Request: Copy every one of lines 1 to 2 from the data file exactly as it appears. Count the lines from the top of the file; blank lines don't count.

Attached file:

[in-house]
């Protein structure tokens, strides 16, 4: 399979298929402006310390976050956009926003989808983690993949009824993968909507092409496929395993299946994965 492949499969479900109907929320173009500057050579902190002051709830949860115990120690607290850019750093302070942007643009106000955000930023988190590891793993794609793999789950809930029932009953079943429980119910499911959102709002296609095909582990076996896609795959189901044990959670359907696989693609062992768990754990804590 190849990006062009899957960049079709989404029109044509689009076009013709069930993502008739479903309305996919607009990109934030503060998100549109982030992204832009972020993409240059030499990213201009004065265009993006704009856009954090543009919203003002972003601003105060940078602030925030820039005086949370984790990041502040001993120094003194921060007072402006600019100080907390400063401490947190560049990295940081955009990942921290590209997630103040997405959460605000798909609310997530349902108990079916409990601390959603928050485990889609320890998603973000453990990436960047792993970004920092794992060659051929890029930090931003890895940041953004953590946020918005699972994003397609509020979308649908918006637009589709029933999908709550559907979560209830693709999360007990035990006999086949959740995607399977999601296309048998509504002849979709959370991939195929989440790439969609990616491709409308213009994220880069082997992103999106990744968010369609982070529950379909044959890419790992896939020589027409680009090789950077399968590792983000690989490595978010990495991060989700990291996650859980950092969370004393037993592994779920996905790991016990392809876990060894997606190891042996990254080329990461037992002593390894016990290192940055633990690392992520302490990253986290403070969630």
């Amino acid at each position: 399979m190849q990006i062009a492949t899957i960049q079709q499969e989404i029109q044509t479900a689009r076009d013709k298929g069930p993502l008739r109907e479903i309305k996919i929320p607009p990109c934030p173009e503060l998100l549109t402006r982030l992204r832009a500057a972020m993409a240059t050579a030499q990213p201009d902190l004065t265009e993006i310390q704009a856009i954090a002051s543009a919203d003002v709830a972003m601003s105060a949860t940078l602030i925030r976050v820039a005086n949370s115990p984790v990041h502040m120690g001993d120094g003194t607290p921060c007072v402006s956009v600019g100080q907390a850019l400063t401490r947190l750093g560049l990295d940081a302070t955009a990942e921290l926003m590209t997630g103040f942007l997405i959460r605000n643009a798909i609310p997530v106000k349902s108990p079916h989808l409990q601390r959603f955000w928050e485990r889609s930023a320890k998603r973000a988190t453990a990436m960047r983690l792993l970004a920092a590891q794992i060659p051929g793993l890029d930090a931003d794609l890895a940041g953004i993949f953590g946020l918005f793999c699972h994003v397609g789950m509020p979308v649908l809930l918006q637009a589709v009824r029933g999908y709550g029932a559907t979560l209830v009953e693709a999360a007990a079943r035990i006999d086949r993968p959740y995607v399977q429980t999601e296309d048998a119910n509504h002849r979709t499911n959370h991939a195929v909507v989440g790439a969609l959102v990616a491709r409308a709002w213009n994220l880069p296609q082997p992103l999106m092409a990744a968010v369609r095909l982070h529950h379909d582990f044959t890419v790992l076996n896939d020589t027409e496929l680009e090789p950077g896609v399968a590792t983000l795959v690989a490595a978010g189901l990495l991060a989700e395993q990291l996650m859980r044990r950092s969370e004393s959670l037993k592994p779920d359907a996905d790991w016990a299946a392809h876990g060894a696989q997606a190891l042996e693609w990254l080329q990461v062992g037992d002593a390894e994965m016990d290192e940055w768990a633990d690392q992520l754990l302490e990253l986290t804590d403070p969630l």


[in-house]
């Protein structure tokens, strides 16, 4: 399979298929402006310390976050956009926003989808983690993949009824993968909507092409496929395993299946994965 492949499969479900109907929320173009500057050579902190002051709830949860115990120690607290850019750093302070942007643009106000955000930023988190590891793993794609793999789950809930029932009953079943429980119910499911959102709002296609095909582990076996896609795959189901044990959670359907696989693609062992768990754990804590 190849990006062009899957960049079709989404029109044509689009076009013709069930993502008739479903309305996919607009990109934030503060998100549109982030992204832009972020993409240059030499990213201009004065265009993006704009856009954090543009919203003002972003601003105060940078602030925030820039005086949370984790990041502040001993120094003194921060007072402006600019100080907390400063401490947190560049990295940081955009990942921290590209997630103040997405959460605000798909609310997530349902108990079916409990601390959603928050485990889609320890998603973000453990990436960047792993970004920092794992060659051929890029930090931003890895940041953004953590946020918005699972994003397609509020979308649908918006637009589709029933999908709550559907979560209830693709999360007990035990006999086949959740995607399977999601296309048998509504002849979709959370991939195929989440790439969609990616491709409308213009994220880069082997992103999106990744968010369609982070529950379909044959890419790992896939020589027409680009090789950077399968590792983000690989490595978010990495991060989700990291996650859980950092969370004393037993592994779920996905790991016990392809876990060894997606190891042996990254080329990461037992002593390894016990290192940055633990690392992520302490990253986290403070969630």